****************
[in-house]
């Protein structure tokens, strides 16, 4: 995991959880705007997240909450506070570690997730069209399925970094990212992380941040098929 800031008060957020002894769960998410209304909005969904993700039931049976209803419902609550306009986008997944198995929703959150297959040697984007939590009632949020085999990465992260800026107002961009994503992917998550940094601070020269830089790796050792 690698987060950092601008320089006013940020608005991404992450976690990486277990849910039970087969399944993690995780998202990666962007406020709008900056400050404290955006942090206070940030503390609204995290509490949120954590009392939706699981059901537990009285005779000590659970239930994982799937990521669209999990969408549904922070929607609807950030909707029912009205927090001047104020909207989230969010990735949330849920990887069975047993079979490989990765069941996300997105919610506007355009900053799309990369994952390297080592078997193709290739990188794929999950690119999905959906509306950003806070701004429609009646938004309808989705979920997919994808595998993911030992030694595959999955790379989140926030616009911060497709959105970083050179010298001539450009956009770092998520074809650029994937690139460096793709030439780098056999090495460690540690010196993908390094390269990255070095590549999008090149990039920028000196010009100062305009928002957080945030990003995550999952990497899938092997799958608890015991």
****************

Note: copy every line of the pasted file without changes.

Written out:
[in-house]
């Protein structure tokens, strides 16, 4: 995991959880705007997240909450506070570690997730069209399925970094990212992380941040098929 800031008060957020002894769960998410209304909005969904993700039931049976209803419902609550306009986008997944198995929703959150297959040697984007939590009632949020085999990465992260800026107002961009994503992917998550940094601070020269830089790796050792 690698987060950092601008320089006013940020608005991404992450976690990486277990849910039970087969399944993690995780998202990666962007406020709008900056400050404290955006942090206070940030503390609204995290509490949120954590009392939706699981059901537990009285005779000590659970239930994982799937990521669209999990969408549904922070929607609807950030909707029912009205927090001047104020909207989230969010990735949330849920990887069975047993079979490989990765069941996300997105919610506007355009900053799309990369994952390297080592078997193709290739990188794929999950690119999905959906509306950003806070701004429609009646938004309808989705979920997919994808595998993911030992030694595959999955790379989140926030616009911060497709959105970083050179010298001539450009956009770092998520074809650029994937690139460096793709030439780098056999090495460690540690010196993908390094390269990255070095590549999008090149990039920028000196010009100062305009928002957080945030990003995550999952990497899938092997799958608890015991």